One Up

Good morning.

I haven’t written a story going into this post. I struggled with finding a good premise. I made a call out to all my writing friends on Facebook and Twitter for writing prompts. I got some good ones and did some stream-of-consciousness sessions, blurting out what came to me on paper. Meanwhile, one of my friends tweeted me a link to Chuck Wendig’s blog, Terrible Minds, where he challenges writers to come up a 1000-word short story using prompts he created. I read stories from other bloggers that participated in his challenge. This friend thought I might be interested in it. I thought, “Why not,” and took a stab at it.

This month challenge was about vengeance. A little backstory, he talked how about some of The Avengers weren’t necessarily motivated by “fighting the battles that they never could,” but by satisfying their own personal vendetta. But he didn’t limit our entries to heroes and villains. Anything was fair game. I thought about it and created this story. Hope you enjoy it.

It was 8:25 when I arrived at Maxwell’s. The hostess walked me to the table where Dani and her date, Andre, were sitting. They looked up at me as I fixed my collar.

“So you finally showed up,” Dani said. The scowl on her face was priceless, but I apologized so as to not look like a complete ass. The waitress approached me and handed me a menu.

“Evening, sir. Can I interest you in a drink?”

I jumped to the wine section. They must have a huge cellar or something. I settled for the Pinot Noir.

“Excellent choice.”

As she walked away, Dani looked at me as if she was about to rip off her orchid dress and pounce.

“I’m sorry that my brother is so late.”

“It’s alright, Dani.”

Andre rested his hands on her shoulders.

“I’m sure he didn’t mean it.”

A melodious ringing interrupted the mood. Andre pulled out his phone and stepped away, but not before planting a kiss on her. Dani shot a seething look at me just as the waitress arrived with the Pinot Noir and a tall flute.

“I’m sure you didn’t mean to be late.”

“Look, I said I was sorry. What more do you want?”

“Stop playing this silly little game of yours!”

I poured myself a glass.

“You started this little game, remember?”

“I told you that Sasha was trouble. I was looking out for you. And it’s not as if you haven’t done the same.”

Dani was right about that. This was a vicious game we’ve been playing since high school. And as much as she denied it, she loved it just as much as I did.

Andre returned and her expression turned jovial. He spoke about some big business deal at his company. If the stars aligned, wedding bells were in the immediate future. The one thing she wanted more than anything else; to be one of those “Real Housewives” she loved watching so much. And Andre seemed more than willing to give it to her.

“So, Roland? Dani tells me you and your friends are trying to get into the restaurant racket.”

“We’re looking into it. We’re thinking more of a nightclub.”

They looked at me as if I had escaped a mental ward.

“You’re not serious, are you?” Dani asked. It was just like her to be the spike that derailed my aspirations.

“Of course.”

“Can I try the Pinot Noir?” Andre asked. I leaned over, but lost my grip on the bottle. A splash of my drink vaulted onto her dress. She stood up and shrieked.

“Roland, you jerk!”

I smiled and shrugged. “Sorry. It slipped.”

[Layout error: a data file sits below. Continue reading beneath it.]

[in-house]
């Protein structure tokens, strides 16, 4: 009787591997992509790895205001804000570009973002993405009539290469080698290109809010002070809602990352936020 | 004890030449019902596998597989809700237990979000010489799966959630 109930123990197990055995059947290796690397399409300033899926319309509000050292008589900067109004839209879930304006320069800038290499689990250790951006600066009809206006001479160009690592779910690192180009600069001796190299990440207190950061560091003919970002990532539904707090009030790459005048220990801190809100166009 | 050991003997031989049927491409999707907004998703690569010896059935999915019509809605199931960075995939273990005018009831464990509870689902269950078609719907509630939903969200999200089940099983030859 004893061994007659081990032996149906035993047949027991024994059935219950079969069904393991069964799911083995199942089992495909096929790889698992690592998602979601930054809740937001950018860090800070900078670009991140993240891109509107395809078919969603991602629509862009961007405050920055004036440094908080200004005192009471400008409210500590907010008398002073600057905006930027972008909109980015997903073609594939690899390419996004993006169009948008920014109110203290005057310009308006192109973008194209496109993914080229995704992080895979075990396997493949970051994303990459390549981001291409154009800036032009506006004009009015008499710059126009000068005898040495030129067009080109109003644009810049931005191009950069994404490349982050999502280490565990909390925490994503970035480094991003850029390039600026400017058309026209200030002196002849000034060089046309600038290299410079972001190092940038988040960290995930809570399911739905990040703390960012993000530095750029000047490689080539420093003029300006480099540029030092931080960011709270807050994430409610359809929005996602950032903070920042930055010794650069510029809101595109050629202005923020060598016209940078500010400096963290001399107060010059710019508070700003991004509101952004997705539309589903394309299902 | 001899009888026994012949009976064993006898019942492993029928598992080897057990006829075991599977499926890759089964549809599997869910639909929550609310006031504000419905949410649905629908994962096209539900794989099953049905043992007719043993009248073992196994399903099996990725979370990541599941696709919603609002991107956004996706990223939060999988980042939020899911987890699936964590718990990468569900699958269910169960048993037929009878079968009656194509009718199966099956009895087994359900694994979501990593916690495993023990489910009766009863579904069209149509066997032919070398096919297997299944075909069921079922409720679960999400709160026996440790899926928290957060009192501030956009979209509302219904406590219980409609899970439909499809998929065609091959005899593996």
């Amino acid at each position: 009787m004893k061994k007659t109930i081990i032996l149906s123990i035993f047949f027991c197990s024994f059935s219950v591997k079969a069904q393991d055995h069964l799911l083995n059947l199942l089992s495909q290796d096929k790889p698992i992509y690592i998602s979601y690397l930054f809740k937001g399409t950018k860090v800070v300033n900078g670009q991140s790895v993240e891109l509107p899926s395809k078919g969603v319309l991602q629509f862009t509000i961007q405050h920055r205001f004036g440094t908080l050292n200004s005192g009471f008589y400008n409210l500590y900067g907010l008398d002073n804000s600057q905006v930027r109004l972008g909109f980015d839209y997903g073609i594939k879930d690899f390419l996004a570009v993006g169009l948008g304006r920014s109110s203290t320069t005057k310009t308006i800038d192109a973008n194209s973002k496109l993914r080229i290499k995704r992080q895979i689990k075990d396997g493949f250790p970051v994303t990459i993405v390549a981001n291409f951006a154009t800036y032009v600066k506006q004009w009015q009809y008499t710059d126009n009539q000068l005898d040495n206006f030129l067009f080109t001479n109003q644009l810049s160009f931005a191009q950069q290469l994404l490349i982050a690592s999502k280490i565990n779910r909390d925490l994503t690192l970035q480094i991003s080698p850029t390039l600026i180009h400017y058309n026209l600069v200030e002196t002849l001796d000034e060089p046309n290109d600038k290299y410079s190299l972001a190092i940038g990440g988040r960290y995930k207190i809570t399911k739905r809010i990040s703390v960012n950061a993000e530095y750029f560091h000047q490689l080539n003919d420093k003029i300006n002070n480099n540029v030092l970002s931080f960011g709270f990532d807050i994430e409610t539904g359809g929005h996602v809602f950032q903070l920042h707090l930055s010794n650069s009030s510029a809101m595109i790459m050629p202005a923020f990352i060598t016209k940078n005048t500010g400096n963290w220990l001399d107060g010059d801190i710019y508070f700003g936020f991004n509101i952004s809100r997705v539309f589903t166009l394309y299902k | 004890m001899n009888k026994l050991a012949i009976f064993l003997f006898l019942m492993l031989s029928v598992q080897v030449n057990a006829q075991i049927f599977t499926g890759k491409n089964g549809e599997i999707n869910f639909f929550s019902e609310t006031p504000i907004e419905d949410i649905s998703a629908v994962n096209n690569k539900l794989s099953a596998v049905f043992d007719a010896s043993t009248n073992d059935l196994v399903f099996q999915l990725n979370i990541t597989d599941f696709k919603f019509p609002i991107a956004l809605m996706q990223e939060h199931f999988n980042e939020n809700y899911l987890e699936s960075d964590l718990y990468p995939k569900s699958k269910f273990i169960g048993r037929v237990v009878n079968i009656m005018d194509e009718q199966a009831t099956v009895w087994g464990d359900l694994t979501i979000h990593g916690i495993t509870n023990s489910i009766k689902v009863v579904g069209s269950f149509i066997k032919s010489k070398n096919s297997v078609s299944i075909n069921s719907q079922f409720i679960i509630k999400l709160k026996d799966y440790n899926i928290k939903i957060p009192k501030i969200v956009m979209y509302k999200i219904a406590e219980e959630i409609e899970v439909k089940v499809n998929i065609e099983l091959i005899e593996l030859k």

Dani stomped off to the bathroom. Andre brushed his suit and patted down the seats.

“Suppose you think this is funny?”

“Maybe a little.”

Andre gave a fiery stare. He looked more than willing to throw down. I poured another glass until droplets fell out the bottle.

“Look, I’m sorry. Really I am. But I feel…never mind.”

Dani sauntered back to the table. She flapped her dress before sitting down. She brushed her jet-black hair behind her ears. She grabbed Andre’s hands and kissed him long. After that repulsive display of affection, she picked up the menu.

“So, what were you boys talking about?”

“Well, Roland was about to tell me something.”

“I was just about to say that I’m happy that Dani finally found a good man, especially given her track record.”

“How so?” Andre asked.

“Well, did she ever tell you about our parents?”

“Roland, please. Andre knows this story.”

“Only the part they wanted you to know.”

I turned my attention to Andre.

“Has Dani ever told you what she does for a living? Probably not, but I’ll let you in on a little secret. She doesn’t do anything. If fact, none of the McAllister women do.”

Andre raised his eyebrows. It was time to reel him in.

“Yeah. They marry rich guys, like you, then dump them once the money’s gone. There’s a rumor that one of our great aunts killed her husband because she was greedy as hell. But I’m sure Dani’s not like that.”

“Of course, I’m not like that,” she snapped. “We’re not like that. It’s the opposite. You guys,” as she jerked her head at me, “are the ones who mooch off of us. I don’t need a man to support me. I’ve been doing just fine on my own.”

“So, why don’t you tell him what you do for a living?”

Andre gazed upon her with curiosity. Her chest rose, but nothing came out of her mouth. I leaned in thinking she might actually see through my trap.

“Okay, I don’t do anything, but that does mean I’m some kind of gold digger! Andre, baby, you can’t believe what my brother says.”

I couldn’t help but smile ear to ear. I knew Andre wasn’t the “Sugar Daddy” type.

“You know I love you,” he said, “but it’s time we both move on.”

“Sweetie? You can’t be serious?”

Out of the blue, he threw his glass of wine at her. She gasped and my eyes widened in joy. As he walked out, I was surprised that Dani didn’t go after him. Instead, she stared at me as I raised my glass and took in the last remnants of my drink.

“Your move.”

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